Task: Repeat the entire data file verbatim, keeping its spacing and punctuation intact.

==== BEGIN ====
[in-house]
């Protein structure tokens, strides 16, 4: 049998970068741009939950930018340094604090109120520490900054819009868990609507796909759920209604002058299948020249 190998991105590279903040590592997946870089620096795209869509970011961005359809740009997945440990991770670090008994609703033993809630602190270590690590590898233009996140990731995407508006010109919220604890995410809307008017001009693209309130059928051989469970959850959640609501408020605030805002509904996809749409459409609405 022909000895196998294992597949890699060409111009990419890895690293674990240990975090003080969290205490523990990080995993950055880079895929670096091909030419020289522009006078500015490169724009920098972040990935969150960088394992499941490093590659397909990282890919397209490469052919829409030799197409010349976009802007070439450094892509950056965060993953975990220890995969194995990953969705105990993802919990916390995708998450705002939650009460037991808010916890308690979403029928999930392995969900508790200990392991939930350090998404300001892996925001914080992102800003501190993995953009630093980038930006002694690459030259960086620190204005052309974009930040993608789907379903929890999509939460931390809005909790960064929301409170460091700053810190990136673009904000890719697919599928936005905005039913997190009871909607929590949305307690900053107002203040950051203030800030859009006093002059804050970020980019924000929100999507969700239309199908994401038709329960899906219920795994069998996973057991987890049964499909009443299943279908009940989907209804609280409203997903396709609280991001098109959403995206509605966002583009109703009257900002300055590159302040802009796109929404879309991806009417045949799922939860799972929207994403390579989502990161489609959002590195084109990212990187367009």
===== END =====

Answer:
[in-house]
């Protein structure tokens, strides 16, 4: 049998970068741009939950930018340094604090109120520490900054819009868990609507796909759920209604002058299948020249 190998991105590279903040590592997946870089620096795209869509970011961005359809740009997945440990991770670090008994609703033993809630602190270590690590590898233009996140990731995407508006010109919220604890995410809307008017001009693209309130059928051989469970959850959640609501408020605030805002509904996809749409459409609405 022909000895196998294992597949890699060409111009990419890895690293674990240990975090003080969290205490523990990080995993950055880079895929670096091909030419020289522009006078500015490169724009920098972040990935969150960088394992499941490093590659397909990282890919397209490469052919829409030799197409010349976009802007070439450094892509950056965060993953975990220890995969194995990953969705105990993802919990916390995708998450705002939650009460037991808010916890308690979403029928999930392995969900508790200990392991939930350090998404300001892996925001914080992102800003501190993995953009630093980038930006002694690459030259960086620190204005052309974009930040993608789907379903929890999509939460931390809005909790960064929301409170460091700053810190990136673009904000890719697919599928936005905005039913997190009871909607929590949305307690900053107002203040950051203030800030859009006093002059804050970020980019924000929100999507969700239309199908994401038709329960899906219920795994069998996973057991987890049964499909009443299943279908009940989907209804609280409203997903396709609280991001098109959403995206509605966002583009109703009257900002300055590159302040802009796109929404879309991806009417045949799922939860799972929207994403390579989502990161489609959002590195084109990212990187367009």